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re: V8Ception | How to implement V8 into your .NET applications. VIEW POST

FULL DISCUSSION
 

Above you say, "You can create a reference to the V8 instance itself. This is a terrible idea no matter what the circumstances.".

In my project (which uses ClearScript to wrap V8) I have

    private static void SetupIncludeFunction()
    {
        v8.AddHostObject("CSV8", v8);
        var includeCode = @"
        function include(fn) {
            if (CSFile.Exists(fn)) {
                CSV8.Evaluate(CSFile.ReadAllText(fn));
            } else {
                throw 'File not found.';
            }
        }";

        v8.Evaluate(includeCode);
    }

which by definition is "not a good thing."

Seeing as I want to have an include function (and having it in such as form as to be able to be put inside at try/catch), how should I have done it?

 

It is a long time ago I did all this but let me see. Ignoring most dogmas, What you're doing here looks about right.

A terrible idea is to expose the internal instance of the interpreter to the higher context using addHostObject. It will stay there in that (more) global context after the first call to include. Simply wrap that reference too somewhere or safely delete it afterwards, otherwise

include 'file.js' // CSV8 is now available
CSV8.DestroySystem()

I don't know from memory how V8 responds to setting a host object twice but maybe your code will crash if you make a second call to include. (maaaaybe)

Make sure that you can rely on CSFile.Exists because if it is a direct reference to System.IO.File.Exists which expects a String, ...

include({ crash: 'boom!' }) // this was not expected!

You can wrap it somewhere else but I advise to be lazy like me and put the call to CSFile.Exists it inside a try block of include(). Again, only if needed. I don't know the rest of your program.

Maybe have a look at NiL. I never really liked the extra .dll files of v8, also didn't feel like embedding them or building ClearScript every time I test my code. NiL.js is an ECMAScript evaluator written in C# that understands modern ES6/7/8/9/10 and takes only a second to compile. Not that compiling is needed. It also provides APIs to extend the evaluator with your custom syntax which allowed me to implement an include method function keyword natively into the interpreter. Not for beginners though. In the documentation are some examples, they show you how to add an echo keyword or something. It is platform agnostic in the sense that it runs on Mono.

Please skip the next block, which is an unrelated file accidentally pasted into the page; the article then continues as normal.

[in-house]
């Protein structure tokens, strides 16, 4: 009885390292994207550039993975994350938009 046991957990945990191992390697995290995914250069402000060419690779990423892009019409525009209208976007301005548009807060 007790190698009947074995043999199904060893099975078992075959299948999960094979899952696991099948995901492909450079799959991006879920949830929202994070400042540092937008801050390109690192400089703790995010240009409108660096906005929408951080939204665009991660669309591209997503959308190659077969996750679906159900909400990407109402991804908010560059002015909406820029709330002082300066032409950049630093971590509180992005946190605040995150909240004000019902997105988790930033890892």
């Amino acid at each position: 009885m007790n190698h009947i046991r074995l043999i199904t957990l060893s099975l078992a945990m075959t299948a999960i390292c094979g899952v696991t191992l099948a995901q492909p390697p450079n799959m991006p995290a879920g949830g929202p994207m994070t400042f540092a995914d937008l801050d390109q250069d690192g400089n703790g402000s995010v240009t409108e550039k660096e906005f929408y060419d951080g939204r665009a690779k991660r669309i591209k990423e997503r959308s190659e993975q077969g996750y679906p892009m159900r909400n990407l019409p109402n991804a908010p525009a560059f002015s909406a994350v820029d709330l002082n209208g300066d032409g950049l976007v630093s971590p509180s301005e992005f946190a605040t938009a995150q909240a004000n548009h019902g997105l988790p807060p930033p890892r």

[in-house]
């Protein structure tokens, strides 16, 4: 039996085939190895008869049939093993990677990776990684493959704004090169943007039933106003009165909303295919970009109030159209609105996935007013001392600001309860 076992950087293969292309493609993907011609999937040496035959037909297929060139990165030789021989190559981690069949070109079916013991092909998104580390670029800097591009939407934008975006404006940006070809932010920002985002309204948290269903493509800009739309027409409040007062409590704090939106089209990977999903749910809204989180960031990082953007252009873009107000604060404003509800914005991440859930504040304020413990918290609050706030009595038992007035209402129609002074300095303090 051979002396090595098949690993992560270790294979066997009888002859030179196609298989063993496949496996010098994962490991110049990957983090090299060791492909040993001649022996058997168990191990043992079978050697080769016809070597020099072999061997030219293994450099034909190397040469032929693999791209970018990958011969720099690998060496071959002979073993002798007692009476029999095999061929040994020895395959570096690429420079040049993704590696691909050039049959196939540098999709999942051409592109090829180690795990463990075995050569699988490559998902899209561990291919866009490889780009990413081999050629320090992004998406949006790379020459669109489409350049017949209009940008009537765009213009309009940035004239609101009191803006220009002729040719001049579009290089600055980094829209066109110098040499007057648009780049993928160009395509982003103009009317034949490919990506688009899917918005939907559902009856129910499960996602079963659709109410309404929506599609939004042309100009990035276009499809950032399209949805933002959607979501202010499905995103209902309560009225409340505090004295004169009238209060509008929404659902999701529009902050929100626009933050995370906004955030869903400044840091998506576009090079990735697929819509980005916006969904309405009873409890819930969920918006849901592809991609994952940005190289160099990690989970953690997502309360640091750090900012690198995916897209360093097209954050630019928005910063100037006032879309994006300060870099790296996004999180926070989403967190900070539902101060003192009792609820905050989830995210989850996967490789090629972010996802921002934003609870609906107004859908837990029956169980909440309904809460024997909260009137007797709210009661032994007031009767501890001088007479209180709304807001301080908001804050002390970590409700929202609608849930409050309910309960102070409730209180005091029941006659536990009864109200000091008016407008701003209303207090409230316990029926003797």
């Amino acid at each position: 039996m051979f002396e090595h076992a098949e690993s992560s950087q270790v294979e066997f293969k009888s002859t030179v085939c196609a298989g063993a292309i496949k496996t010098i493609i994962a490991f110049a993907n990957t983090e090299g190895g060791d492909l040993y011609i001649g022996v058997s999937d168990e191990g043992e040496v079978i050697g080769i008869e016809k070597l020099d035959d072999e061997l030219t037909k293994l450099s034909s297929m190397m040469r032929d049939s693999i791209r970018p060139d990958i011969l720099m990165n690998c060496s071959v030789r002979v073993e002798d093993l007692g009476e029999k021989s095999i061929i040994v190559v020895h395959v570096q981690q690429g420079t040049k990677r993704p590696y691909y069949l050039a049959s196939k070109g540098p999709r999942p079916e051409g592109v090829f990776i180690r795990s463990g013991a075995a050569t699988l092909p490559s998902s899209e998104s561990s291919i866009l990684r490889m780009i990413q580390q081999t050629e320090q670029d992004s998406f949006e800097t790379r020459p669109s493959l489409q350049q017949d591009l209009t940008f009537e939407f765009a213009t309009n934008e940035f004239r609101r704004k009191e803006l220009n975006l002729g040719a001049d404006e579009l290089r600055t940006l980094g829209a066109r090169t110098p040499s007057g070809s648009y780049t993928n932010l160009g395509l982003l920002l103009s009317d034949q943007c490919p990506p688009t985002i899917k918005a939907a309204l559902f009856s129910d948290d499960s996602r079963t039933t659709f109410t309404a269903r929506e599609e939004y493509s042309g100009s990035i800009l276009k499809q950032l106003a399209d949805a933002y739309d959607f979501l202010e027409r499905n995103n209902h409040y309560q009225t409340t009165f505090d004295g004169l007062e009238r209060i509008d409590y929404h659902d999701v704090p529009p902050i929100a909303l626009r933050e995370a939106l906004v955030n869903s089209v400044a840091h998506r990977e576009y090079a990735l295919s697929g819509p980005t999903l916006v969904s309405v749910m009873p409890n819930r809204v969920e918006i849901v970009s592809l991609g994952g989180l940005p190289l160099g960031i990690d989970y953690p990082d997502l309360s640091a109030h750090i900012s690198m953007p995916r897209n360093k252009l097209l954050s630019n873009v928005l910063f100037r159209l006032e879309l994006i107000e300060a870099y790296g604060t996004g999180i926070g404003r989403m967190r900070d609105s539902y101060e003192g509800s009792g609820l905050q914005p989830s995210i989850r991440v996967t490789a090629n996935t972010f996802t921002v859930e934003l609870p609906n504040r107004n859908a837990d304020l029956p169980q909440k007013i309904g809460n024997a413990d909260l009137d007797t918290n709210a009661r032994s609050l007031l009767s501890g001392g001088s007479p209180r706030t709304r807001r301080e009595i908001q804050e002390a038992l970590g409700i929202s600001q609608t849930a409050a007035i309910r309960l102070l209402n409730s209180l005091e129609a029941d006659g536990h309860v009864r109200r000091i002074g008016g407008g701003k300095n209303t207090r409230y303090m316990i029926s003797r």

They've updated their examples a bit since you were last there. There are custom statements and custom operators at github.com/nilproject/NiL.JS/tree/...

When I get the readme done and a folder with a couple of samples in, I'll send the link. In the meantime, I've got a an enhanced JavaScript called Lychen ("Lichen" is already taken). For some years my work has been using an enhanced JScript using the same technique. I'm now pursuing V8 as a personal project.

Project now on GitHub in a public repo at github.com/axtens/Lychen. Other repos have been deleted.

Hey Bruce, it's been some time since you commented on this article. I went to check out Lychen (again) on GitHub today and noticed your last commit was 29 days ago. May I ask, what do you use Lychen for? Why can't you do it with regular JavaScript? What is the use case? Anyone else using it as far as you know? Cyanobacteria sure but what is the objective of this project? :)

As far as I know, no one is using it. I use it as a test-bed for ideas which I then propagate to our in-house tool, which also uses ClearScript but targets JScript rather than V8. I've recently started fiddling with LychenBASIC, which targets the VBScript engine via ClearScript.

In some respects I work in a backwater. We have a commitment to the Windows platform (which I chafe against from time to time): Azure, SQL Server, C# with JavaScript as the extension language, Visual Studio and Visual Studio Code (when not using Notepad++).

As for "why can't you do it with regular JavaScript?" well-l-l-l, okay, maybe I'll start learning nodejs. Maybe there's some way of using it in our current ecosystem.

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